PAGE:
The Pleasure Principle
The downside of constantly activating these reward pathways is this: Your brain gets used to it and wants more, says Brian R. Christie, Ph.D., neuroscience program director at the University of British Columbia Division of Medical Sciences. So it's not shocking that someone who craves a 10K or a blistering CrossFit session will also readily down a couple of vodka sodas.
Animal studies bear out this effect. In a 2010 study, University of Houston scientists took a group of alcohol-loving rats and gave half of them running wheels while the other half stayed sedentary for three weeks. Then they took away the wheels and granted half the rodents in each group an open bar, suspecting that the fit rats would drink less than the lazy ones. Wrong. They drank more.
Associate professor of psychology and study author J. Leigh Leasure, Ph.D., was surprised—until she saw the epidemiological research, such as the aforementioned landmark human study. She began to look at what was going on in the brain. "We found that rats that exercised before drinking alcohol needed to consume more than sedentary rats to show the same signs of intoxication," she says.
In short, the rats needed more booze to get buzzed, which could explain some things about human behavior. "Since alcohol enhances the activity of the brain's opioid system, it's possible that exercise could cause cross-tolerance to alcohol—meaning, it may make alcohol less rewarding, so people would therefore drink more of it in order to get its feel-good effects," says Leasure.
Interestingly, Glass's research found that, in moderation, exercise and alcohol may replace one another as a means to the feel-good end, allowing people to swap a natural, healthy high (exercise) for a potentially harmful one (alcohol). But that goes out the window when you start bingeing, which you might do when the usual drink or two doesn't budge your reward meter after a sweat session.
Your Health, on the RocksTheoretically, there's a perk to the exercise-drinking connection: Excessive swilling can lead to apoptosis, or cell death in the brain. Sweat sessions, on the other hand, dramatically increase neurotrophin production so you can make new brain cells, says Christie. One exercise by-product: super-fertilizer for the brain that doubles and triples neurons and leads to better cognitive functioning.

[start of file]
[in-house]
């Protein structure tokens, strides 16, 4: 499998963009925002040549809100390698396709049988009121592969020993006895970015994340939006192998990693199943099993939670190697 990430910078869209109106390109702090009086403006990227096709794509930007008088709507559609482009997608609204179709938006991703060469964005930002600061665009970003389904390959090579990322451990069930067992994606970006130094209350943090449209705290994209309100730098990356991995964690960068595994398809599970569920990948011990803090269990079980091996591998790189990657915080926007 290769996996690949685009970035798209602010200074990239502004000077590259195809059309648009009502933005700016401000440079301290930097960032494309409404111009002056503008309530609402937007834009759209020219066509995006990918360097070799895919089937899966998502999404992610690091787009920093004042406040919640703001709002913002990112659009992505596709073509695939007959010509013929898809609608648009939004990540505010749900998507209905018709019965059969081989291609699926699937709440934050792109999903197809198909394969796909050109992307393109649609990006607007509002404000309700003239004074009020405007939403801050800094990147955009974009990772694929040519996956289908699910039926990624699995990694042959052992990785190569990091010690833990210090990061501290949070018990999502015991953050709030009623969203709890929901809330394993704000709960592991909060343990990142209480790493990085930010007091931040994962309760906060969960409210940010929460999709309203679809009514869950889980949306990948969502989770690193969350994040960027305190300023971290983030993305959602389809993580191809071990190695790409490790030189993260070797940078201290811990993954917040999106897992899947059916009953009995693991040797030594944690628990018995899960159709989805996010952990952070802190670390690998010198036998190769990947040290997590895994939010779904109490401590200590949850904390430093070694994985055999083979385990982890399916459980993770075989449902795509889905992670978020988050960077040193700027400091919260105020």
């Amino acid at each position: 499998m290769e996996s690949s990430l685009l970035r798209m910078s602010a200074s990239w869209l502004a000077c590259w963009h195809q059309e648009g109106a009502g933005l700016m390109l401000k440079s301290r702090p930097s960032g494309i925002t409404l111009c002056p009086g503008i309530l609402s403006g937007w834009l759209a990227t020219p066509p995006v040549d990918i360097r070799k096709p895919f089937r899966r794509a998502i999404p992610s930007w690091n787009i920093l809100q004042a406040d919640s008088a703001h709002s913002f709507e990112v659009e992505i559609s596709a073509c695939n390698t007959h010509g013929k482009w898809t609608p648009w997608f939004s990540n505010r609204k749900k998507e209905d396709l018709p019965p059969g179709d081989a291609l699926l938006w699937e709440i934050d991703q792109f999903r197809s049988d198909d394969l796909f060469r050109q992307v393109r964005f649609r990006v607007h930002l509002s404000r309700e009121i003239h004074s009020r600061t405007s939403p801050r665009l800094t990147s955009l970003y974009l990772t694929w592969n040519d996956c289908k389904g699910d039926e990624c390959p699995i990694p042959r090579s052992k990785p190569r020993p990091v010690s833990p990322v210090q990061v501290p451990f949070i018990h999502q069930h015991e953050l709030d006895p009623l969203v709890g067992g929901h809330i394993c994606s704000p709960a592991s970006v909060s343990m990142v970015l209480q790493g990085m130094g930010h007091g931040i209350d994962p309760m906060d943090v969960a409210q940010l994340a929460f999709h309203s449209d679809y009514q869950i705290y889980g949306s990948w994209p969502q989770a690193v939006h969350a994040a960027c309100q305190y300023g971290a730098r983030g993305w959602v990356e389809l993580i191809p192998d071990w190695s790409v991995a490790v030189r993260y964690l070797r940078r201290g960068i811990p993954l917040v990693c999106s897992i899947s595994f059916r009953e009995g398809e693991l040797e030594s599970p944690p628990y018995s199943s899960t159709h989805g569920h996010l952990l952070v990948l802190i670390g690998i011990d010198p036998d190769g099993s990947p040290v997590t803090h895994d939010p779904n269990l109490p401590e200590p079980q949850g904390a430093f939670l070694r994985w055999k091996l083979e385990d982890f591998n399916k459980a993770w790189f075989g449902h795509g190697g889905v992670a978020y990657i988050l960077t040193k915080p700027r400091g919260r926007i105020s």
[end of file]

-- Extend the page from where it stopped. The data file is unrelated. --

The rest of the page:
That said, don't be fooled into thinking your daily trip to the gym gives you a free pass at the bar. Being fit can make you feel impervious to the ill effects of drinking, such as liver disease, diabetes, and certain cancers, and even trick you into thinking that you could never turn into an alcoholic. But as it turns out, that same Columbia University survey found that more women are becoming alcoholics. And as a woman, you're particularly vulnerable to the very real (and physical) risks of overdoing it.
For one, women have proportionately more body fat and less water, so they don't absorb or dilute alcohol as well as men do. They also have a lower concentration of dehydrogenase, the primary enzyme that breaks down alcohol in the body. Women's fluctuating hormones make matters worse, since estrogen affects alcohol metabolism. That's why one drink might give you a slight buzz one night and slam you a few weeks later.
Women also fall victim to alcohol-related illnesses more easily. They're more likely to develop liver disorders and are more prone than men to alcohol-related brain and heart damage. Alcohol also increases their chance of getting breast cancer. And excessive alcohol consumption can lead to all of these no matter how much you exercise, says Tavis Piattoly, R.D., a sports dietitian for Tulane University athletics.
On a less dire note, too much booze is also just plain bad for your exercise performance.
Drinking five or more drinks on any one occasion affects the brain and body for several days. Even lesser amounts, especially in women, can hurt your fitness on nearly every level.
How Much Is Too Much?Nobody is saying to turn off the tap completely. Moderate alcohol consumption (two drinks a day for guys, one for women) is linked to longevity. Some experts tended to lean a little more liberally, though. "I tell my clients, 'Have a plan and limit yourself,'" says Piattoly. "For women, I'd say don't have more than three—and in between every drink, have water, which keeps you hydrated and slows down the alcohol intake."
The warning signs that you (or a friend) are in trouble are the same whether the problem behavior is extreme exercise or consumption, says Abrantes. "If you're spending a lot of time doing either and not fulfilling work and personal responsibilities; if you need to do more of the behavior to get the same effect; if you feel very irritable when you can't engage in the behavior, there's a problem," she says. In a nutshell: If you have to ask, there's probably a problem.
When you do go on a bender, follow it with a few dry days to give your body a rest. "If you only occasionally go overboard, then taking a few days off is a good way to let your stomach lining heal, so you can absorb all the nutrients you need from food as well as restore a healthy sleep pattern and generally help your body recover," says Christie. You may also want to try yoga. Research shows that practicing it may help raise your brain's GABA levels, which also helps lift depression and reduce anxiety—without the hangover. Says Christie: "It might be an effective way to reduce the cravings for less-healthy stress relievers."race.